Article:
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KENITES.

—Biblical Data:

A tribe of Palestine, mentioned in the time of Abraham as possessing a part of the promised land (Gen. xv. 19). At the Exodus it inhabited the vicinity of Sinai and Horeb; and to it belonged Jethro, the father-in-law of Moses (Judges i. 16). In Ex. iii. 1 Jethro is said to have been "priest of Midian" and a Midianite (Num. iv. 29); hence the conclusion seems justified that the Midianites and Kenites are identical. The Kenites journeyed with the Israelites to Palestine (Judges i. 16); and their encampment, apart from the latter's, was noticed by Balaam (Num. xxiv. 21-22).

At a later period some of the Kenites separated from their brethren in the south, and went to northern Palestine (Judges iv. 11), where they existed in the time of Saul. The kindness which they had shown to Israel in the wilderness was gratefully remembered. "Ye showed kindness to all the children of Israel, when they came up out of Egypt," said Saul to them (I Sam. xv. 6); and so not only were they spared by him, but David allowed them to share in the spoil that he took from the Amalekites (ib. xxx. 29).

E. G. H. B. P.—Critical View:

According to the critical interpretation of the Biblical data, the Kenites were a clan settled on the southern border of Judah, originally more advanced in arts than the Hebrews, and from whom the latter learned much. In the time of David the Kenites were finally incorporated into the tribe of Judah (I Sam. xxx. 29; comp. ib. xxvii. 10). Their eponymous ancestor was Cain (Kain), to whose descendants J in Gen. iv. attributes the invention of the art of working bronze and iron, the use of instruments of music, etc. Sayce has inferred (in Hastings, "Dict. Bible," s.v.) that the Kenites were a tribe of smiths—a view to which J's statements would lend support.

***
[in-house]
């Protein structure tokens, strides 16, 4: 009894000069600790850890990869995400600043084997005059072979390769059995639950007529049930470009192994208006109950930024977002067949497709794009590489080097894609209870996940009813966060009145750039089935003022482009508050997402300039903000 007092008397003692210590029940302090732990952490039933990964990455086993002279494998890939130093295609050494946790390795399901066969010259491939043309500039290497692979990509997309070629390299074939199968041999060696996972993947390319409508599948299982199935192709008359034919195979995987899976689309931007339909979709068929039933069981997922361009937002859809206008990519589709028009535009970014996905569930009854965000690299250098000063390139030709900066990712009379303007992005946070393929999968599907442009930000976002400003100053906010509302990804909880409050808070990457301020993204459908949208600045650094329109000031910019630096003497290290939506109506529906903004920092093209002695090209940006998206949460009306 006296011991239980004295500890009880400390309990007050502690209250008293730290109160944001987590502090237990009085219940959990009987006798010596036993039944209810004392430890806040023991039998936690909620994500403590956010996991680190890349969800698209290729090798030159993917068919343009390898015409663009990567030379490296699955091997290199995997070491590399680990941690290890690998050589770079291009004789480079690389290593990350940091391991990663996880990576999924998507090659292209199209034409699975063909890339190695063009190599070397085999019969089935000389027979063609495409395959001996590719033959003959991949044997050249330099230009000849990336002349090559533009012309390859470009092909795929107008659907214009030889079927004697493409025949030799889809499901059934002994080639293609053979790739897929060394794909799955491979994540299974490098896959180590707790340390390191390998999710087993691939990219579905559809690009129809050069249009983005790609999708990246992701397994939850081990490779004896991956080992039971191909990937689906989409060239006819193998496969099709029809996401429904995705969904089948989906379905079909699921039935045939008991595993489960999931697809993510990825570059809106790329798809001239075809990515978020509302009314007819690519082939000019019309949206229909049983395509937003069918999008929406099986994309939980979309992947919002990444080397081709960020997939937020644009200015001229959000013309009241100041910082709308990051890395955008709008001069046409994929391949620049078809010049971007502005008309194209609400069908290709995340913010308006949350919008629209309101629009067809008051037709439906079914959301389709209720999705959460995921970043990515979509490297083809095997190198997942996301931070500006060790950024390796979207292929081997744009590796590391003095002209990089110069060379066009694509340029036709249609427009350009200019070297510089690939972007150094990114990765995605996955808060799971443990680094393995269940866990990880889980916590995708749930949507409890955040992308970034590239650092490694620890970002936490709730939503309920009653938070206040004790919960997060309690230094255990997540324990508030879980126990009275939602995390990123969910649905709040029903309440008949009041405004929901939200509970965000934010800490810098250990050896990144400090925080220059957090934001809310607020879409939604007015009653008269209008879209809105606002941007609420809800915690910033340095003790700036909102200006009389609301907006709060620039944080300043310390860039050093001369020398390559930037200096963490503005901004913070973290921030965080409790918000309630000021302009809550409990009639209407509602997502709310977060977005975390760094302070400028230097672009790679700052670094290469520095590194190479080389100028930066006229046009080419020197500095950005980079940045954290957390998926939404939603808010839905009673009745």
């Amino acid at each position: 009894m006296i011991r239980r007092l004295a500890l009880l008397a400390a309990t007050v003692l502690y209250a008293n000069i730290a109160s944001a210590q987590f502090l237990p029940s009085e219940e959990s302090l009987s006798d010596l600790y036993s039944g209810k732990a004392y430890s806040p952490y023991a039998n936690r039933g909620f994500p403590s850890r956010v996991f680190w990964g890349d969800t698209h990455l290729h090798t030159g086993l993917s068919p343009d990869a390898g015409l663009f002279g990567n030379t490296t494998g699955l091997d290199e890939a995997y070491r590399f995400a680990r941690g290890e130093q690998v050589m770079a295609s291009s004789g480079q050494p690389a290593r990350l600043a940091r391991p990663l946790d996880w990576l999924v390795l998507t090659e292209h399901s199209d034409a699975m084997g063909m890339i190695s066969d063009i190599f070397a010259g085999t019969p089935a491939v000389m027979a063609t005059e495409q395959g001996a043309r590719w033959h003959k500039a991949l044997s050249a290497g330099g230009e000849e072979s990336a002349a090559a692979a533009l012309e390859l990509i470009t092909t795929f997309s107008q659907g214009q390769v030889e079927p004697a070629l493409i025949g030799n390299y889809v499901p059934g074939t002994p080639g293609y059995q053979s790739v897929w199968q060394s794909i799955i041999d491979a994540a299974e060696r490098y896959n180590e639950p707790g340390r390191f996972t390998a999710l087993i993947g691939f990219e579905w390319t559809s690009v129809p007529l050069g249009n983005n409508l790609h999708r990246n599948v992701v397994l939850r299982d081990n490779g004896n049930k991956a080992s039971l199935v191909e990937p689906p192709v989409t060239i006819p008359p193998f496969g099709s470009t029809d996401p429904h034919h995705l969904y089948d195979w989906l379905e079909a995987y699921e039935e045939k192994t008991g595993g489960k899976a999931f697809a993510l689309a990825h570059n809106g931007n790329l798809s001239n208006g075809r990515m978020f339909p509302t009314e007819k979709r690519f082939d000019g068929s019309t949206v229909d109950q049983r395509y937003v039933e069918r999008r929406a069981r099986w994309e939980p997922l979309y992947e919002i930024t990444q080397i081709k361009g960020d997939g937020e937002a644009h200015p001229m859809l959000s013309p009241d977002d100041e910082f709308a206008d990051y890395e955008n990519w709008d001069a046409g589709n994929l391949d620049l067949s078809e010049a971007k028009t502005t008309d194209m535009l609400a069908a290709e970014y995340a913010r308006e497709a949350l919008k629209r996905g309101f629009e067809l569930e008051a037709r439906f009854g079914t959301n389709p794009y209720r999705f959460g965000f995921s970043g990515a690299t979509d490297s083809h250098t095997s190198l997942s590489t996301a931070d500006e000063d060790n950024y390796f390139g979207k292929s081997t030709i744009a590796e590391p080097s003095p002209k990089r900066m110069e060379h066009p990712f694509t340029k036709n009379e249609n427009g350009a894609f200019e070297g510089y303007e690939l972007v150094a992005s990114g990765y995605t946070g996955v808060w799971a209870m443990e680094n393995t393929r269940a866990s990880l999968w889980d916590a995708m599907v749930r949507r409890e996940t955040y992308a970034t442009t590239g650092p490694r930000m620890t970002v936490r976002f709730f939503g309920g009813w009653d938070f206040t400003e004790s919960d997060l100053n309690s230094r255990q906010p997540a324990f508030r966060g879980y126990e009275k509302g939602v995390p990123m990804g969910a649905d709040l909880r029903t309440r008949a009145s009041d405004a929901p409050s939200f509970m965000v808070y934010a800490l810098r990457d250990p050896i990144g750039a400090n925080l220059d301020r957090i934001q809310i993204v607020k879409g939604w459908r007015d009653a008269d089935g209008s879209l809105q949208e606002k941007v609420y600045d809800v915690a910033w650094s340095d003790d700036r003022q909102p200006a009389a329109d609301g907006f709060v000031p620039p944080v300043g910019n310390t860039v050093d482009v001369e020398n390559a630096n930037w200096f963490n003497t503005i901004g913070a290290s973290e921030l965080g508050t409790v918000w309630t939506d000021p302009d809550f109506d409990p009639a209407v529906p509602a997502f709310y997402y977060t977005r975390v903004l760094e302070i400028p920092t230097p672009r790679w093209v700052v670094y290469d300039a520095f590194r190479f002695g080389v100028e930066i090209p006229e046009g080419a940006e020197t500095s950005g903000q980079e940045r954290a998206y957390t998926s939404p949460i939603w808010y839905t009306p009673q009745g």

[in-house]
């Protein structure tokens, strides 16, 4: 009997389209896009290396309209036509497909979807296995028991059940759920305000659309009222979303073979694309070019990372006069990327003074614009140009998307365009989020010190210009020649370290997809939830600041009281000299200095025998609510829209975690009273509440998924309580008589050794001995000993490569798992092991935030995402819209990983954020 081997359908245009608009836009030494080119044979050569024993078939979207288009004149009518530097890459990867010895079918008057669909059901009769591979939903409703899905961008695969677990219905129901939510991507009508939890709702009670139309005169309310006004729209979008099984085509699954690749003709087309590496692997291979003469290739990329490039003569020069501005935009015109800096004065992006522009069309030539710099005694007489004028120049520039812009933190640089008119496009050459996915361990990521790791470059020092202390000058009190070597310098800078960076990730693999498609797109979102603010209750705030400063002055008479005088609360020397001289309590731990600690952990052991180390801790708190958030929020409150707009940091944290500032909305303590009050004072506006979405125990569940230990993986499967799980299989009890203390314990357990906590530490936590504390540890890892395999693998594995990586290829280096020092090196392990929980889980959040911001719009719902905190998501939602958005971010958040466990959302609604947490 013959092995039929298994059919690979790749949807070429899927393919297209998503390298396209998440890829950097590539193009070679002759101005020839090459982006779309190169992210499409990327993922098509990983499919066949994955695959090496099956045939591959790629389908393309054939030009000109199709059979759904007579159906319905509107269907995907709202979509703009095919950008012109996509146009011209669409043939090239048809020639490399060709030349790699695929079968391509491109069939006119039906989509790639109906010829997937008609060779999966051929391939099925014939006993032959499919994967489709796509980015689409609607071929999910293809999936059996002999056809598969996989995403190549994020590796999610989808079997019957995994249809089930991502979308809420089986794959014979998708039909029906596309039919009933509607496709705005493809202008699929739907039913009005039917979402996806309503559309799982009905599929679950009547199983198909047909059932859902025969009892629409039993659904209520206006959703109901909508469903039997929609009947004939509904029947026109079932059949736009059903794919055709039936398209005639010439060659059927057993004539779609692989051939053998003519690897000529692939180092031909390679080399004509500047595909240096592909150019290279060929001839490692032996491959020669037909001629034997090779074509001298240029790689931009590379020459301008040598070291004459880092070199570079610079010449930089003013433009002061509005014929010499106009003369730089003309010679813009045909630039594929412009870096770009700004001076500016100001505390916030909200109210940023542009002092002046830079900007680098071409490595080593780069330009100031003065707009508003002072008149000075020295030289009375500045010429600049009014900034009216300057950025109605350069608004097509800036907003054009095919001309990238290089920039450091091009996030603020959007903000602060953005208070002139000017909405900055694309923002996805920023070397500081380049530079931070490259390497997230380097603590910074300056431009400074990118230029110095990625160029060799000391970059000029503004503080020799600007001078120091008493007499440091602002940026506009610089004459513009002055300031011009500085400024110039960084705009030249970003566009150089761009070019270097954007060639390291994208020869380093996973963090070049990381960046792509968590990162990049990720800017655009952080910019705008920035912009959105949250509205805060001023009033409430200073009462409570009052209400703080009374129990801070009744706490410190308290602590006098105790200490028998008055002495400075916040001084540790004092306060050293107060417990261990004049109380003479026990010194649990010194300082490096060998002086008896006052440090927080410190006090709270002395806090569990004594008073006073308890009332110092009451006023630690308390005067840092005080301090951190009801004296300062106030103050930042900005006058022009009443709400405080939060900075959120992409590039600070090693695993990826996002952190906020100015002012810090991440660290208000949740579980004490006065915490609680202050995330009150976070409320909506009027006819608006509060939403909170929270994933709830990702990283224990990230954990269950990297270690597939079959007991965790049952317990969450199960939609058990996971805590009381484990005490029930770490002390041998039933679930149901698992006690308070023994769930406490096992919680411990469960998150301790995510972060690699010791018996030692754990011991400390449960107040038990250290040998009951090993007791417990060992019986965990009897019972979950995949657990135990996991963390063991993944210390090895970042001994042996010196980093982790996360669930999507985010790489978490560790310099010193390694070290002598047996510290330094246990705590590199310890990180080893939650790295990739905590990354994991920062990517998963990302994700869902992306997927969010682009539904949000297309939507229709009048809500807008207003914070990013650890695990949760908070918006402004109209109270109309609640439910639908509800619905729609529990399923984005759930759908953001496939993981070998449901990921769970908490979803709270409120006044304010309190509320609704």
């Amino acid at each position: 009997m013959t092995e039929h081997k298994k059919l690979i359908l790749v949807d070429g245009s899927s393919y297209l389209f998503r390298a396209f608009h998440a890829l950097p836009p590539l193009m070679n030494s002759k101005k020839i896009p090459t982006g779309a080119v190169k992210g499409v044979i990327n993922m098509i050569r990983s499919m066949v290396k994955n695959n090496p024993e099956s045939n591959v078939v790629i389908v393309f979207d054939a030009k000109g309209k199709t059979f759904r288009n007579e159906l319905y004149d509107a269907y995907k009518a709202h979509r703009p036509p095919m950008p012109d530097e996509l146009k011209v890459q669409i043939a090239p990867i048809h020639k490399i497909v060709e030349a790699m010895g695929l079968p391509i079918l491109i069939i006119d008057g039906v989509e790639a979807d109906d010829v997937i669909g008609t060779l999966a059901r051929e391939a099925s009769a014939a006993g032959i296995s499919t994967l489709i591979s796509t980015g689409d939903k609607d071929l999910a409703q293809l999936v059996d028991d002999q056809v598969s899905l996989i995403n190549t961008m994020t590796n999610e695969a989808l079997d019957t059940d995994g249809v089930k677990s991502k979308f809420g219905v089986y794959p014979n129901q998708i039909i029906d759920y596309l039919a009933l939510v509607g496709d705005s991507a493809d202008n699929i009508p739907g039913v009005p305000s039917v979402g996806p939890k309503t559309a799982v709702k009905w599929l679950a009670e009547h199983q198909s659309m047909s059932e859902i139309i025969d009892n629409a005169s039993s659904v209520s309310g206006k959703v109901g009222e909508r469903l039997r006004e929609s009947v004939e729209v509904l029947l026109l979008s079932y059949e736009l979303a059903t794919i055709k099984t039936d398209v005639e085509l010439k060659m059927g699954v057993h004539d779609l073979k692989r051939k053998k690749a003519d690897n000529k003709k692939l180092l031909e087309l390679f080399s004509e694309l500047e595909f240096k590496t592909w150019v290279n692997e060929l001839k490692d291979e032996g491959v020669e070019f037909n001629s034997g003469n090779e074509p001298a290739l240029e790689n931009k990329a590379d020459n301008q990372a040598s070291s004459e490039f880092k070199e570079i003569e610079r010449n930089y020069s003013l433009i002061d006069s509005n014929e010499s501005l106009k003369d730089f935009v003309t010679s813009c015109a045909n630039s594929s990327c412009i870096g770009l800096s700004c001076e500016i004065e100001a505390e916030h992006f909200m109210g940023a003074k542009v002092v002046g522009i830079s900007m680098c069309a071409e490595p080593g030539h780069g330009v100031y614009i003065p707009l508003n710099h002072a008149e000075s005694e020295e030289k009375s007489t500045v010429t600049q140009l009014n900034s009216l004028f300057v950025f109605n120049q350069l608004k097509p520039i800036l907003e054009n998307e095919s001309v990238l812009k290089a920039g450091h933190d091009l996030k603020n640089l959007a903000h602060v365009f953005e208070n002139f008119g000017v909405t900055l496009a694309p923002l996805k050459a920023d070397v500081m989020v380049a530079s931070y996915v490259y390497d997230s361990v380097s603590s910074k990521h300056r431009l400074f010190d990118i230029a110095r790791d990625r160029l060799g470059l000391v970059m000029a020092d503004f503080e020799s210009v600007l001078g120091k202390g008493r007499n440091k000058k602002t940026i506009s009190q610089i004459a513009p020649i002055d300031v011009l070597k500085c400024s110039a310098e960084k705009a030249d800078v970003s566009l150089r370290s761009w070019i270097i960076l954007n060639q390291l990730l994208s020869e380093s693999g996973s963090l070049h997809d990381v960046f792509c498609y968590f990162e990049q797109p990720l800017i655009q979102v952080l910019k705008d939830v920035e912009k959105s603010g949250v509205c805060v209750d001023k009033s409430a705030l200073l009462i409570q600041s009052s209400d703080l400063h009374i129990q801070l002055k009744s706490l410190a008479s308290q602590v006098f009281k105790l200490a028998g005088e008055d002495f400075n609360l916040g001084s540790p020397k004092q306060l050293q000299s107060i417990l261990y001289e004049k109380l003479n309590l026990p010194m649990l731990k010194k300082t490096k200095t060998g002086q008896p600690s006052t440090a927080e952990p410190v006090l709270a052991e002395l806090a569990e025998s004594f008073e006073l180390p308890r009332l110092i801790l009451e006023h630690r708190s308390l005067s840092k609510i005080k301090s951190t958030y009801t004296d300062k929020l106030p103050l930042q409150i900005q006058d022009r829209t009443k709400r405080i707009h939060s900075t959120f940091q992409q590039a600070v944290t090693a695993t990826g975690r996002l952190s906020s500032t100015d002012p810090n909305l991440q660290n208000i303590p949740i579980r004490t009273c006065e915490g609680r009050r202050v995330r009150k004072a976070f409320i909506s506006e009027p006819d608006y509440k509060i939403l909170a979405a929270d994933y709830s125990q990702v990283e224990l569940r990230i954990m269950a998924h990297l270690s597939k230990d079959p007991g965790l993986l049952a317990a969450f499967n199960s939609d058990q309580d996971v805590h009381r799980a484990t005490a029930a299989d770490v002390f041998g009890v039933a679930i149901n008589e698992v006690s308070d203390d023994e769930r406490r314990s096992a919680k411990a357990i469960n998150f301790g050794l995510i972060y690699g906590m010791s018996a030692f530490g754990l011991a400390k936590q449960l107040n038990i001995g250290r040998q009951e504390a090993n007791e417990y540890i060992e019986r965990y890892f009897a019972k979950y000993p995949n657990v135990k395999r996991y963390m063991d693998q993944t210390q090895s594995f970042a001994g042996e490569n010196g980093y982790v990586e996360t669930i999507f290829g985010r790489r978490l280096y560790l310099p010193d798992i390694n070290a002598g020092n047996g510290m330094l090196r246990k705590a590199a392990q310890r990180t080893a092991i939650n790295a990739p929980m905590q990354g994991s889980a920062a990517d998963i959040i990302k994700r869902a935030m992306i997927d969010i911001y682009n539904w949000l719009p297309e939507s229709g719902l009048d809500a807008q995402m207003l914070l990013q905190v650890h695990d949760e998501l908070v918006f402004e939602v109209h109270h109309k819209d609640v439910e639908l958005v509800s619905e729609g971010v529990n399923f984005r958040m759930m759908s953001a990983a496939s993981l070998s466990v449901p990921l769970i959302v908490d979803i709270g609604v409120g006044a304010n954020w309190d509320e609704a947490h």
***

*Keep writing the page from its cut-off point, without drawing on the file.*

Jethro, priest of Midian, and father-in-law of Moses, is said (Judges i. 16) to have been a Kenite.This indicates that the Kenites originally formed part of the Midianite tribe or tribes. In Ex. xviii. 12 et seq., according to E, Jethro initiates Moses and Aaron into the worship of Yhwh. Several modern scholars believe, in consequence of this statement, that Yhwh was a Kenite deity, and that from the Kenites through the agency of Moses his worship passed to the Israelites. This view, first proposed by Ghillany, afterward independently by Tiele, and more fully by Stade, has been more completely worked out by Budde; and is accepted by Guthe, Wildeboer, H. P. Smith, and Barton.

The Kenites, then, were a nomadic tribe, more advanced in the arts of life than Israel. Their habitat, according to the first Biblical reference to them, was in the Sinaitic peninsula (unless Horeb is to be sought in Edom), and a part of them, viz., Jethro and his family (Num. x. 29-32; Judges l.c.), migrated with the Israelites to the neighborhood of Jericho, afterward settled in the south of Judah, and were finally absorbed by that tribe.

Bibliography:
  • Stade, Geschichte des Volkes Israel, i. 126 et seq., Berlin, 1889;
  • Moore, Judges, in International Critical Commentary, pp. 51-55, New York, 1895;
  • Budde, Religion of Israel to the Exile, pp. 17-38, New York;
  • Barton, Semitic Origins, pp. 271-278, ib. 1902.
E. G. H. G. A. B.
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